In addition to better protection, new software updates will also work to improve the usability of the password manager. Because an easy to use service is the goal, these updates are something that you should consider as you look for the best password manager.
Independent Security Audit
Lastly, and possibly most importantly, you should look for a password manager that has gone through an independent security audit. If a password management service has had this security audit, it means that they have been evaluated by online security researchers and have been rated on their safety.
Additionally, the security audit will tell the password management company where its weaknesses are so that the company can improve its service. Not only does it keep the software developers accountable for their service, but it means that you can feel secure when using their password manager.
Free vs. Paid Memberships
There are a few things to bear in mind when it comes to free security services. Let’s talk about free versions,. Everyone likes free things, and more often than not will choose these types over a proper membership. But who is really looking after you?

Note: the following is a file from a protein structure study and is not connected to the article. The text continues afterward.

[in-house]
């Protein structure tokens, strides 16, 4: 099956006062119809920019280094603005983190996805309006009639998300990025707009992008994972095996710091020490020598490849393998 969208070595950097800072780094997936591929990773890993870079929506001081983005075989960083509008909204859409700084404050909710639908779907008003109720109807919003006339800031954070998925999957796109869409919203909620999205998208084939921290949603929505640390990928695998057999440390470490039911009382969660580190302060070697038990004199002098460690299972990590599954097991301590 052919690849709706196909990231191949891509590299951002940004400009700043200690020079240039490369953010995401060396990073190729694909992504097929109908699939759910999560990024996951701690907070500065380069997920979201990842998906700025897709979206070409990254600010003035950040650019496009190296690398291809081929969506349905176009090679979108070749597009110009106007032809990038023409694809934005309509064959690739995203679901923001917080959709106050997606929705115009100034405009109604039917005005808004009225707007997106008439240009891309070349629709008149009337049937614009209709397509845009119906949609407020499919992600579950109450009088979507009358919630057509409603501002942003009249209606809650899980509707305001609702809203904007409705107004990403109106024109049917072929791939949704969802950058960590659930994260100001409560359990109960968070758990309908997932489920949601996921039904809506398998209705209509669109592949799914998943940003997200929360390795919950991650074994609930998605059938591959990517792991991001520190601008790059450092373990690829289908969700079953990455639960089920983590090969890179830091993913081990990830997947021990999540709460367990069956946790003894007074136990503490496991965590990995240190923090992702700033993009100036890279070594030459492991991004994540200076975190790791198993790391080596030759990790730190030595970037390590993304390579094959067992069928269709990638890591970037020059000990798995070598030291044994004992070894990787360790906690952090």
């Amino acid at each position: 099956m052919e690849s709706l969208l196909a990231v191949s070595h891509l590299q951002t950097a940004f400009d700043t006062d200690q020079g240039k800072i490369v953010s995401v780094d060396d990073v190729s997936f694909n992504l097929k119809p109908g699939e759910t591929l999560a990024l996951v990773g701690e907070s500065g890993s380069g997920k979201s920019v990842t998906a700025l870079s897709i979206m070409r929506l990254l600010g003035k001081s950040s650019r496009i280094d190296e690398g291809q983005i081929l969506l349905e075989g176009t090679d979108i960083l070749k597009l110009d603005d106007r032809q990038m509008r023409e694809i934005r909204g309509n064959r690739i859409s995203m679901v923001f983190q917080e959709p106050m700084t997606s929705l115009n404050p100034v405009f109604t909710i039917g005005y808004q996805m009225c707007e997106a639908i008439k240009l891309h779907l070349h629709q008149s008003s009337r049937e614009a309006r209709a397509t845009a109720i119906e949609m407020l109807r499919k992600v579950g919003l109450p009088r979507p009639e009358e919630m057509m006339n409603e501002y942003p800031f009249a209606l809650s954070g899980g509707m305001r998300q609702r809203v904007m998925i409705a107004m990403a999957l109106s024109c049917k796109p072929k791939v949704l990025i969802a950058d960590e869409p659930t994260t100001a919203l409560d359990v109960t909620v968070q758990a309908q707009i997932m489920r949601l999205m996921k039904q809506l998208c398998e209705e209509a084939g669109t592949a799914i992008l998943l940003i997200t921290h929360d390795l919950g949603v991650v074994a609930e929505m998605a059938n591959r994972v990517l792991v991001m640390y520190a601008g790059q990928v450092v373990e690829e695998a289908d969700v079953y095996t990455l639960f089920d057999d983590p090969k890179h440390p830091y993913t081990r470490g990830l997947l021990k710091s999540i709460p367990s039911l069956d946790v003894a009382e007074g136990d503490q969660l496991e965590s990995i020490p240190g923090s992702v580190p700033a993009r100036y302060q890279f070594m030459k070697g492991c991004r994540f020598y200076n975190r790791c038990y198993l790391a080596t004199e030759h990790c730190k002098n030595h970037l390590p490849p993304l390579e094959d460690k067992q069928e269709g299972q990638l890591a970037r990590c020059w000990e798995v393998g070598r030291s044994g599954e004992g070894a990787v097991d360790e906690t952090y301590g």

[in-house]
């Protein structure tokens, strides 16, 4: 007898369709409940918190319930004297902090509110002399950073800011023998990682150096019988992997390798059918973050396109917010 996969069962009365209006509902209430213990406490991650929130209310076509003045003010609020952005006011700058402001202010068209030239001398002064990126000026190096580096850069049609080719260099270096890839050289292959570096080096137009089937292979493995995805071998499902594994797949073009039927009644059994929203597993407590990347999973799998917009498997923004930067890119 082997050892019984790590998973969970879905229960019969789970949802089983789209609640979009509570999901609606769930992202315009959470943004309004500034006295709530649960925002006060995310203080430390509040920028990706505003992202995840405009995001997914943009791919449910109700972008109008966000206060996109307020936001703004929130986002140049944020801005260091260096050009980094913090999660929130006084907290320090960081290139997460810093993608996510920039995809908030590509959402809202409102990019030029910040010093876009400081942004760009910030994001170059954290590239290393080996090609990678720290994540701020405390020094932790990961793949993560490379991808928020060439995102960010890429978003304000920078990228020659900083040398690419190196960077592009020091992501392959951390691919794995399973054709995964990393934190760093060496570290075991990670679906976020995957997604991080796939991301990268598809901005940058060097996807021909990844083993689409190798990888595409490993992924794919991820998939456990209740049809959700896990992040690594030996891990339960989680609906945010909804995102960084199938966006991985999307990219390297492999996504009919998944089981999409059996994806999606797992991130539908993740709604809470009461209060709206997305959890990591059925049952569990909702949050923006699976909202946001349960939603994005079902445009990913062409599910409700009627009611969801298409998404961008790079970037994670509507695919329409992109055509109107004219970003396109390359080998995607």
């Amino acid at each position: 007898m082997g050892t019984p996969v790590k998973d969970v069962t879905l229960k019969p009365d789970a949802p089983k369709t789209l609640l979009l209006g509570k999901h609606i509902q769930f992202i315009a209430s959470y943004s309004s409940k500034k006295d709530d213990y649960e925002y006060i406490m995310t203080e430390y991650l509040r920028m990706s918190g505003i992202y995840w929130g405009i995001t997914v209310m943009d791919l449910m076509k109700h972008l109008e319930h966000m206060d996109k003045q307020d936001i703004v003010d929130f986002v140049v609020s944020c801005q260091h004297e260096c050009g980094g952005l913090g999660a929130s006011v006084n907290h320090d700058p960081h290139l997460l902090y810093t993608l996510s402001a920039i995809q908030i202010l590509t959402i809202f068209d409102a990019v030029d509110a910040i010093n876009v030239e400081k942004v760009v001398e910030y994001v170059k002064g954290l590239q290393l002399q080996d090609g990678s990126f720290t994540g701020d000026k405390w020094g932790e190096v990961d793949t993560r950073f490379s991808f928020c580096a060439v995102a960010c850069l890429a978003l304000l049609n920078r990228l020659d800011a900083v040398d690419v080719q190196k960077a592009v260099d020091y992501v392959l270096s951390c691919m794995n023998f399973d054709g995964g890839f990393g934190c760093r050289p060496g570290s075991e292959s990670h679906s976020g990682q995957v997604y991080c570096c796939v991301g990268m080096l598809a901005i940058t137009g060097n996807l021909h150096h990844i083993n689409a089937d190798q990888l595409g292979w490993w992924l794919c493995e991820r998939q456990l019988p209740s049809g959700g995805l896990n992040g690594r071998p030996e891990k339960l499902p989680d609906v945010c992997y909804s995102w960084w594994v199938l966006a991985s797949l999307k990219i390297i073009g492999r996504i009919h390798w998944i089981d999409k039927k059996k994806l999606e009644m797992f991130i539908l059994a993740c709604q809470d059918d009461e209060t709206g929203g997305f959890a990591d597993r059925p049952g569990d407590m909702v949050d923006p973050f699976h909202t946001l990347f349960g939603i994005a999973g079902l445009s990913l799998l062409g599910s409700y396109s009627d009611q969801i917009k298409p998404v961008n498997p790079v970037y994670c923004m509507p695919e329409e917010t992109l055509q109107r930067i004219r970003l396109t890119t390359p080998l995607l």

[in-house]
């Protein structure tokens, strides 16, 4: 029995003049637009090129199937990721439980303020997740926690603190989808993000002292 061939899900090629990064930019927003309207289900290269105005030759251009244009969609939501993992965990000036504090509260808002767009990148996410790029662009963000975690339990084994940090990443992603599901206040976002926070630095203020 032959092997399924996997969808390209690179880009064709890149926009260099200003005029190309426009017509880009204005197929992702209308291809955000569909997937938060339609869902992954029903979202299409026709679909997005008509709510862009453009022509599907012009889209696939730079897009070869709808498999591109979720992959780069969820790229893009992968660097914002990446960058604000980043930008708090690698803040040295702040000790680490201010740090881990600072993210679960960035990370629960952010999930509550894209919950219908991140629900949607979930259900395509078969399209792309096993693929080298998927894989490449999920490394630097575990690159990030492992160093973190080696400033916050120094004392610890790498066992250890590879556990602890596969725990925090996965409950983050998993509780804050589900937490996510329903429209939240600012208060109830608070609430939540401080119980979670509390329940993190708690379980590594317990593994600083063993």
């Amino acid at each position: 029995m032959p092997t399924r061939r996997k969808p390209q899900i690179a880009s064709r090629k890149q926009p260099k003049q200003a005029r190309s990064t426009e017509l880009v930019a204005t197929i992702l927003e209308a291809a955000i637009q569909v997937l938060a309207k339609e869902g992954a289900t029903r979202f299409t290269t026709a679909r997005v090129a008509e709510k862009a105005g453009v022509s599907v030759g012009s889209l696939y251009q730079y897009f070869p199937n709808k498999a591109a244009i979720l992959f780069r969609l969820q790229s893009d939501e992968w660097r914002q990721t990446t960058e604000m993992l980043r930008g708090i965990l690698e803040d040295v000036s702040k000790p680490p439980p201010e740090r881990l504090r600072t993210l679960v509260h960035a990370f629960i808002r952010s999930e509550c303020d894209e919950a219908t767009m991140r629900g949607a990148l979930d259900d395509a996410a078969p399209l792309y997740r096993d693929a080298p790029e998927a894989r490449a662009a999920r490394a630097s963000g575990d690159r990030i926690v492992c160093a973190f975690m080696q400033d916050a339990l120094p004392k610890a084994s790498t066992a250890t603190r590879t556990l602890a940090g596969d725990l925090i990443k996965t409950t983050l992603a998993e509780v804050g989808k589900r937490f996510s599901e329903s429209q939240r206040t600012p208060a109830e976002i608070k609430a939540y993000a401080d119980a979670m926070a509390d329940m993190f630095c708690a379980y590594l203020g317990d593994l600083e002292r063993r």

When it comes to security and storage, you aren’t talking about cheap access and equipment, reputable companies will have very robust policies and practices in order to keep you safe. Ask yourself if the service is free, is it really worth it?
Yet, the general consensus regarding free password managers—and any online security for that matter—is that free is better than nothing.
A paid membership will not only give you better features but will have more protection in place. For an average of $2.50 a month you can benefit from the security on offer, and as that’s pretty dang cheap – so there’s not much excuse to choose a free one. Companies that offer paid memberships are so much more invested in you, not to mention the customer support will be better, too.
Tip – Use a Free Membership or Trial to Your Advantage
Yet, free password managers do have one awesome benefit—you get to try out a product before investing your money and safety in its service.
If a password manager offers a free membership as well as paid, you can use that to your advantage to get a feel for the software and its website. The same can be said for the free trials. These are great for taking the service for a test drive for a week or so, or even a few hours. That way, you can try out the service to make sure it feels right. If you have the chance to take a free trial, please do.